Rosetta, the European Space Agency's comet probe and lander craft, has awoken after almost three years of hibernation and ten years of space travel and is now set to spend the next two years on an approach with the 67P/Churyumov-Gerasimenko comet in order to test its surface and structure to learn more about the earliest days of our solar system. It will also be a real test of not only flight planning – since landing on something that's just 4KM long in the huge vacuum of space is very difficult to orchestrate – but flight mechanics and long range automated systems too.
It was apparently quite tense in the control room in the ESA's European Space Operations Centre in Darmstadt, Germany, when the allotted time for the automated wake up of Rosetta began. The signal took roughly 45 minutes to reach them and was expected between half five and six thiry – ultimately it was received at 18:25.
“That was rather stressful. I was quite relaxed and then I got less relaxed, then I got very tense,” said ESA project scientist Matthew Taylor (via Wired). “Now it's up to us to do everything we've been promising to do. The work begins now. We are going to have a fun-filled two years.”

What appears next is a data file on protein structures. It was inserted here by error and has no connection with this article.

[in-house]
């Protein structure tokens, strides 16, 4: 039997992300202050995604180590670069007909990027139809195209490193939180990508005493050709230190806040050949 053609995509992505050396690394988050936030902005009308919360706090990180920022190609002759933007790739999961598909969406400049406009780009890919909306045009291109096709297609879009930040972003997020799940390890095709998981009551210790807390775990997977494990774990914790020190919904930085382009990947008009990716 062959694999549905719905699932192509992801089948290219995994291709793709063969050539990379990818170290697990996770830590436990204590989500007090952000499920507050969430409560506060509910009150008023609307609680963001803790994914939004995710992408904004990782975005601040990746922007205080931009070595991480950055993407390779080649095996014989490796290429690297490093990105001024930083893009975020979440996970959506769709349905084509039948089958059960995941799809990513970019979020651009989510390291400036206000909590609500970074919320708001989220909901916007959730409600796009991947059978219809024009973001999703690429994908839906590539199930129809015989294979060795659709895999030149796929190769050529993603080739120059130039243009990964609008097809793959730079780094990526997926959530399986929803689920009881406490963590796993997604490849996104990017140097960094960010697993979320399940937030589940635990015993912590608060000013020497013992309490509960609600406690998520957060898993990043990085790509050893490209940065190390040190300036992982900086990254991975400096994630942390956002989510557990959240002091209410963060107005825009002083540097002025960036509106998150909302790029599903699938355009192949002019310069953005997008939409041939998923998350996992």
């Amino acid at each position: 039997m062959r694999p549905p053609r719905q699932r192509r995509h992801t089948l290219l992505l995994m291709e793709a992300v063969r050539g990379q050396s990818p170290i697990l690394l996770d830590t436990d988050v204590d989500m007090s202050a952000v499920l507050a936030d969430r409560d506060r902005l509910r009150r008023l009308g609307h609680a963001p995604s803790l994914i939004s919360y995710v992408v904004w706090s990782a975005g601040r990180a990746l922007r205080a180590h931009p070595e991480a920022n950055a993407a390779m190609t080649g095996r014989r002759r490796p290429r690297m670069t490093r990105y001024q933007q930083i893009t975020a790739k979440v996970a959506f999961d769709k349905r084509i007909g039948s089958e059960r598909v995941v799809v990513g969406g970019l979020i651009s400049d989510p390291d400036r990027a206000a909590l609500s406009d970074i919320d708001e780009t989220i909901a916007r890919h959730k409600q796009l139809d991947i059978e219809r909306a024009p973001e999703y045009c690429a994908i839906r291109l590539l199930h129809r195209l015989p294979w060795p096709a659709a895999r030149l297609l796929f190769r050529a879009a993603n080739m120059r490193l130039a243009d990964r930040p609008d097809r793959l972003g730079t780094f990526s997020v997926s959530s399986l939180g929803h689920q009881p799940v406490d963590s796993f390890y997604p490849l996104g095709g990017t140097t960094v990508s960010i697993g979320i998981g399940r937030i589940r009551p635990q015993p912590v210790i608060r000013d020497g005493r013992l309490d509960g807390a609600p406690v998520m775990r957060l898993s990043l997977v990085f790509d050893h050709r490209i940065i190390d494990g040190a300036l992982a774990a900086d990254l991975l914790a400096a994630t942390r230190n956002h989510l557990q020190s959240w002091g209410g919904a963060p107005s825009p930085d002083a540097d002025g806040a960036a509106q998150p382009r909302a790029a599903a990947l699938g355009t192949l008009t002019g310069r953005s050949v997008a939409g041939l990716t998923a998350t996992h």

As you might expect when the confirmation came through, everyone was jubilant:[yframe url='http://www.youtube.com/watch?v=ZTziL4Y-dbU']
Skip to 1:40 if you want to see people's reactions.
The joy shown in the above video is understandable, since the whole operating has been impressively complex, since Rosetta needed to not only get quite a long way out, but had to match the orbit of the comet in order to get close to it. Anyone that's played Kerbal Space Program – or has a real scientific education – will know that to achieve that sort of orbital manoeuvre would be incredibly fuel costly and therefore difficult to achieve. Instead, the ESA scientists used both the gravity of Earth and Mars to slingshot Rosetta up to speed.
If that sounds complicated, it's because it is, but it's even more impressive when you see how it works:[yframe url='http://www.youtube.com/watch?v=iEQuE5N3rwQ']
It's even more astounding if you consider that there's no human pilot up there to guide things or provide instant decisions should changes need to be made, it all has to factor in the minutes or sometimes hours that a signal can take to reach Rosetta, as well as its remaining fuel capacity and power. On top of that, each of the slingshots were years apart.
Kitguru Says: Playing KSP has given me an all new appreciation for the talents of those involved in space programs, as well as the maths behind it all. It's not like these guys can just install Mechjeb to make things easier either.
Oh and as always: